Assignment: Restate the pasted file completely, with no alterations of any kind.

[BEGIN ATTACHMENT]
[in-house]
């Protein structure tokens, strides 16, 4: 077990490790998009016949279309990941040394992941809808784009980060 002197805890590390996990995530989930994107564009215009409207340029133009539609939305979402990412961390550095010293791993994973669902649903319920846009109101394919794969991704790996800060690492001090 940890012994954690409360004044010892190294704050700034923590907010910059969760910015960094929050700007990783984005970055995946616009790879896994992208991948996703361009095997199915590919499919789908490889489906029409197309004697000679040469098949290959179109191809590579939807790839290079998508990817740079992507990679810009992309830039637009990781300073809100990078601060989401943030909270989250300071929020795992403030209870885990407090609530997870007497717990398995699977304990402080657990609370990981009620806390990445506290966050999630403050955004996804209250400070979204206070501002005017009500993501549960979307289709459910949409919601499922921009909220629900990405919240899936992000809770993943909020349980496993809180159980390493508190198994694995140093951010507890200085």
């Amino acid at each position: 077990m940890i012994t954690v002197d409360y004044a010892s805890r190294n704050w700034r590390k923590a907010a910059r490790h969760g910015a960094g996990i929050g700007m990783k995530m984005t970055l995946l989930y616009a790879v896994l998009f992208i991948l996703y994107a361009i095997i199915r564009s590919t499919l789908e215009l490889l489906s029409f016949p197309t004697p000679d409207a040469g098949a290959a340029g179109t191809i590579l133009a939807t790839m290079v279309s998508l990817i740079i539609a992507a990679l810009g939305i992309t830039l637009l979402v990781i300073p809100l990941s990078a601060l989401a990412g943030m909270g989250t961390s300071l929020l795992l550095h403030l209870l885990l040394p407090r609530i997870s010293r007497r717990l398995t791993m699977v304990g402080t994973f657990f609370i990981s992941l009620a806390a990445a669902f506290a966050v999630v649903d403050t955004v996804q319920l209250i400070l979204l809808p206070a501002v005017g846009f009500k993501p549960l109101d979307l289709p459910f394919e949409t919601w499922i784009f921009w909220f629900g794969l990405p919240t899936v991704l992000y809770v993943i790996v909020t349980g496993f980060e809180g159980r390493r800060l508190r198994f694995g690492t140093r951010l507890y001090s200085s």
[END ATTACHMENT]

[in-house]
């Protein structure tokens, strides 16, 4: 077990490790998009016949279309990941040394992941809808784009980060 002197805890590390996990995530989930994107564009215009409207340029133009539609939305979402990412961390550095010293791993994973669902649903319920846009109101394919794969991704790996800060690492001090 940890012994954690409360004044010892190294704050700034923590907010910059969760910015960094929050700007990783984005970055995946616009790879896994992208991948996703361009095997199915590919499919789908490889489906029409197309004697000679040469098949290959179109191809590579939807790839290079998508990817740079992507990679810009992309830039637009990781300073809100990078601060989401943030909270989250300071929020795992403030209870885990407090609530997870007497717990398995699977304990402080657990609370990981009620806390990445506290966050999630403050955004996804209250400070979204206070501002005017009500993501549960979307289709459910949409919601499922921009909220629900990405919240899936992000809770993943909020349980496993809180159980390493508190198994694995140093951010507890200085």
């Amino acid at each position: 077990m940890i012994t954690v002197d409360y004044a010892s805890r190294n704050w700034r590390k923590a907010a910059r490790h969760g910015a960094g996990i929050g700007m990783k995530m984005t970055l995946l989930y616009a790879v896994l998009f992208i991948l996703y994107a361009i095997i199915r564009s590919t499919l789908e215009l490889l489906s029409f016949p197309t004697p000679d409207a040469g098949a290959a340029g179109t191809i590579l133009a939807t790839m290079v279309s998508l990817i740079i539609a992507a990679l810009g939305i992309t830039l637009l979402v990781i300073p809100l990941s990078a601060l989401a990412g943030m909270g989250t961390s300071l929020l795992l550095h403030l209870l885990l040394p407090r609530i997870s010293r007497r717990l398995t791993m699977v304990g402080t994973f657990f609370i990981s992941l009620a806390a990445a669902f506290a966050v999630v649903d403050t955004v996804q319920l209250i400070l979204l809808p206070a501002v005017g846009f009500k993501p549960l109101d979307l289709p459910f394919e949409t919601w499922i784009f921009w909220f629900g794969l990405p919240t899936v991704l992000y809770v993943i790996v909020t349980g496993f980060e809180g159980r390493r800060l508190r198994f694995g690492t140093r951010l507890y001090s200085s």